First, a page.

Africa CDC: New virus variant appears to emerge in Nigeria

World

TOPSHOT – A staff of local NGO Shining Hope for Communities (SHOFCO) measures a woman’s body tempreture as the NGO installs hand washing stations at the Kibera slum in Nairobi, on March 18, 2020. – African countries have been among the last to be hit by the global COVID-19 coronavirus epidemic but as cases rise, many nations are now taking strict measures to block the deadly illness. (Photo by Yasuyoshi CHIBA / AFP) (Photo by YASUYOSHI CHIBA/AFP via Getty Images)

NAIROBI, Kenya (AP) — Another new variant of the coronavirus appears to have emerged in Nigeria, Africa’s top public health official said Thursday, but further investigation is needed.

“It’s a separate lineage from the UK and South Africa,” the head of the Africa Centers for Disease Control and Prevention, John Nkengasong, told reporters. He said the Nigeria CDC and the African Center of Excellence for Genomics of Infectious Diseases in that country — Africa’s most populous — will be analyzing more samples.

“Give us some time … It’s still very early,” he said.

The alert about the apparent new variant was based on two or three genetic sequences, he said, but that and South Africa’s alert late last week were enough to prompt an emergency meeting of the Africa CDC this week.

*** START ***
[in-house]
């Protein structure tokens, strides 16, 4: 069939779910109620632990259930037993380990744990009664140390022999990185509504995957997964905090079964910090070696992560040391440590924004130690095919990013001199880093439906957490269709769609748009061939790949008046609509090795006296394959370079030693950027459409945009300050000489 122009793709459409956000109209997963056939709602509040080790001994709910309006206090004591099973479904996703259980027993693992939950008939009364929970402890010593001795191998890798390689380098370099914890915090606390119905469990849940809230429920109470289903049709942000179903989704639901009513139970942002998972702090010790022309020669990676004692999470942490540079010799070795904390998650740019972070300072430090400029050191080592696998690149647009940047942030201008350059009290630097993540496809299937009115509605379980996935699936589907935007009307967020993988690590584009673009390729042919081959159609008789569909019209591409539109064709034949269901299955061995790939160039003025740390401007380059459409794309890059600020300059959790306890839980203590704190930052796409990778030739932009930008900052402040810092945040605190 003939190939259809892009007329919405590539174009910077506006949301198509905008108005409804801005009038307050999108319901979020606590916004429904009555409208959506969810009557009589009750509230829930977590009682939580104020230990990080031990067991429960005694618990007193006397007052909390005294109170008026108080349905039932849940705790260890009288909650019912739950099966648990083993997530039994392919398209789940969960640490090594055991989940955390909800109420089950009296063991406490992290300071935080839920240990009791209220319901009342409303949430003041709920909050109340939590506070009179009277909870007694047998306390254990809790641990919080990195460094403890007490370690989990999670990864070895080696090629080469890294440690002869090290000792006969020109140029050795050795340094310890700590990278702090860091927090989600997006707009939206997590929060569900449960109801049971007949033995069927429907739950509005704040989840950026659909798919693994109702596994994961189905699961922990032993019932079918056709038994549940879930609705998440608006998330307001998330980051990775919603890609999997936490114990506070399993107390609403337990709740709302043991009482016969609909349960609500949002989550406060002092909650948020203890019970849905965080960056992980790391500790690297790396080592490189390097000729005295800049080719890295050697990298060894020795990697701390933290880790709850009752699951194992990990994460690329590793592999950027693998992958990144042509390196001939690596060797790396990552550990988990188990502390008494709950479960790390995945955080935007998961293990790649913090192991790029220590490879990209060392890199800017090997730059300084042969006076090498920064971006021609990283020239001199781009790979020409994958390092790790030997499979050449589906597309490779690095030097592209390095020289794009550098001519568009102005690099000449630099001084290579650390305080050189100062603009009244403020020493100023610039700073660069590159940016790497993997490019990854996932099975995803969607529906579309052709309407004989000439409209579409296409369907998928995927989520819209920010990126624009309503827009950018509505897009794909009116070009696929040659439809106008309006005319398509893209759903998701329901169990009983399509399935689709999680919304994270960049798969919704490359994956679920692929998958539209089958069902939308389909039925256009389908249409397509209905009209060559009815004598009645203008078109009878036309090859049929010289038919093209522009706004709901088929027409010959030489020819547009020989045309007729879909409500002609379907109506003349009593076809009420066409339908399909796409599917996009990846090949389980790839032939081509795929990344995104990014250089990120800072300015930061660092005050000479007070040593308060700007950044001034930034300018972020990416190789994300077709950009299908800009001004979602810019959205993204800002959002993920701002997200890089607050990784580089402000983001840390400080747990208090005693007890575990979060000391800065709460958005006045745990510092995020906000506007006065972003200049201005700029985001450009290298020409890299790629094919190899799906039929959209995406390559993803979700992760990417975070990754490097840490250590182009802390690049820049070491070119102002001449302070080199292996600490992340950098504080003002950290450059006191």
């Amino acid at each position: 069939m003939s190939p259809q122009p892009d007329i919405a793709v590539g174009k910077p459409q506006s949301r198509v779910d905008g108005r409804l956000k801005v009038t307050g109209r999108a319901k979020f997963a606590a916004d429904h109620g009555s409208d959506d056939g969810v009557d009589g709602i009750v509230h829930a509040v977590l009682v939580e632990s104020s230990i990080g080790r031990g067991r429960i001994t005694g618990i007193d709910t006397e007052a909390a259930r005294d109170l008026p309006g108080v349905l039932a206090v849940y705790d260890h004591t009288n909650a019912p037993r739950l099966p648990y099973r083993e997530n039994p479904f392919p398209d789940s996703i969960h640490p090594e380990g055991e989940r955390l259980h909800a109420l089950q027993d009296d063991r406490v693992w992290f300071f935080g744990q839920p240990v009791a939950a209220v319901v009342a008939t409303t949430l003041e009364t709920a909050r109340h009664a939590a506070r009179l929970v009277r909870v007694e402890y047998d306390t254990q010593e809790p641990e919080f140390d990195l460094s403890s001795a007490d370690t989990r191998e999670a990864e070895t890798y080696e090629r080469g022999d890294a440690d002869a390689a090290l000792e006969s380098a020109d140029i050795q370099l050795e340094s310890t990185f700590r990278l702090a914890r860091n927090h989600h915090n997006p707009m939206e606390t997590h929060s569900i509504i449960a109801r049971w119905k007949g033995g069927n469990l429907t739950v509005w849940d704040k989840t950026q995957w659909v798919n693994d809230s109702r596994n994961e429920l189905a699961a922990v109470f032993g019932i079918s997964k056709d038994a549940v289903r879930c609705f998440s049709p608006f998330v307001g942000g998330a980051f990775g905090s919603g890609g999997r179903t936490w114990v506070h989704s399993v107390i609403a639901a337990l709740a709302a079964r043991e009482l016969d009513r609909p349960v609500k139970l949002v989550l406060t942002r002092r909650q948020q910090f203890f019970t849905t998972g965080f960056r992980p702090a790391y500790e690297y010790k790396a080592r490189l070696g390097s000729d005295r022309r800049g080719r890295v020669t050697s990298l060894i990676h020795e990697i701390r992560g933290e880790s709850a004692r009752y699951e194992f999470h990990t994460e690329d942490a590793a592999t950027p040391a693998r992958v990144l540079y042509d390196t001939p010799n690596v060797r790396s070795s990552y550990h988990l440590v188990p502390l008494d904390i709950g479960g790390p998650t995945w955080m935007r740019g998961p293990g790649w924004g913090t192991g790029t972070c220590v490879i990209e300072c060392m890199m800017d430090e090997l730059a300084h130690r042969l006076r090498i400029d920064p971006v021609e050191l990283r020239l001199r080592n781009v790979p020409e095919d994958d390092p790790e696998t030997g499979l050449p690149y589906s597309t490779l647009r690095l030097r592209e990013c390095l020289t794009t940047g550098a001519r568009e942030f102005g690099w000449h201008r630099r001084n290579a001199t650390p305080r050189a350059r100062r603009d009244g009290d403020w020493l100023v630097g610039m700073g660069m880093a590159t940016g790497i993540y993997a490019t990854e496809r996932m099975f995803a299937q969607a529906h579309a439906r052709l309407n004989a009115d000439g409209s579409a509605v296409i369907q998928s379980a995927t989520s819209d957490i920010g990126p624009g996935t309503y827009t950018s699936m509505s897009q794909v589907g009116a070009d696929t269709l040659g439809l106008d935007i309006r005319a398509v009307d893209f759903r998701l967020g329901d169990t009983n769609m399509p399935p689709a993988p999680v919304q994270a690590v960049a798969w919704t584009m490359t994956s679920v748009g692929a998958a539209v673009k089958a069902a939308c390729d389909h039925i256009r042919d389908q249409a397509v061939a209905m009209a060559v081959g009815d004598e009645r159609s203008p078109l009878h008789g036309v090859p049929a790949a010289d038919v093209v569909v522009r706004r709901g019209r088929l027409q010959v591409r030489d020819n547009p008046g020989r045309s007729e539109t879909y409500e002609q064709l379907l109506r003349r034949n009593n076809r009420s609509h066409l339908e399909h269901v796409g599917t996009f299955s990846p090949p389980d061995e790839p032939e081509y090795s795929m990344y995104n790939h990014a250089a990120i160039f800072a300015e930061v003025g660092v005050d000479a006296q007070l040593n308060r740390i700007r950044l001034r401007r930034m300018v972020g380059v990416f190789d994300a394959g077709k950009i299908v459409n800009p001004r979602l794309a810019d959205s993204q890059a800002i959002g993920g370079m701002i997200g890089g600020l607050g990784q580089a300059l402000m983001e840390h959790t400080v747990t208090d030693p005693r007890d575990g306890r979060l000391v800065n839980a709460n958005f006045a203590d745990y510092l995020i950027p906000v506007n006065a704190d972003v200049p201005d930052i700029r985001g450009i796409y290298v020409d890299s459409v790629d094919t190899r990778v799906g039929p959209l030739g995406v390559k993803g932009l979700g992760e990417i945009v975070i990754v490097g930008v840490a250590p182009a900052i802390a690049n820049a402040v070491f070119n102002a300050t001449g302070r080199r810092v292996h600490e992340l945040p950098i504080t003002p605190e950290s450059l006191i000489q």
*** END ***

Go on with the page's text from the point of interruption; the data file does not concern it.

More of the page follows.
The news comes as infections surge again in parts of the African continent.

The new variant in South Africa is now the predominant one there, Nkengasong said, as confirmed infections in the country approach 1 million. While the variant transmits quickly and viral loads are higher, it is not yet clear whether it leads to a more severe disease, he said.

“We believe this mutation will not have an effect” on the deployment of COVID-19 vaccines to the continent, he said of the South Africa variant.

South Africa’s health minister late Wednesday announced an “alarming rate of spread” in that country, with more than 14,000 new cases confirmed in the past day, including more than 400 deaths. The country has more than 950,000 infections and COVID-19 is “unrelenting,” Zwelini Mkhize said in a statement.

The African continent now has more than 2.5 million confirmed cases, or 3.3% of global cases. Infections across the continent have risen 10.9% over the past four weeks, Nkengasong said, including a 52% increase in Nigeria and 40% increase in South Africa.

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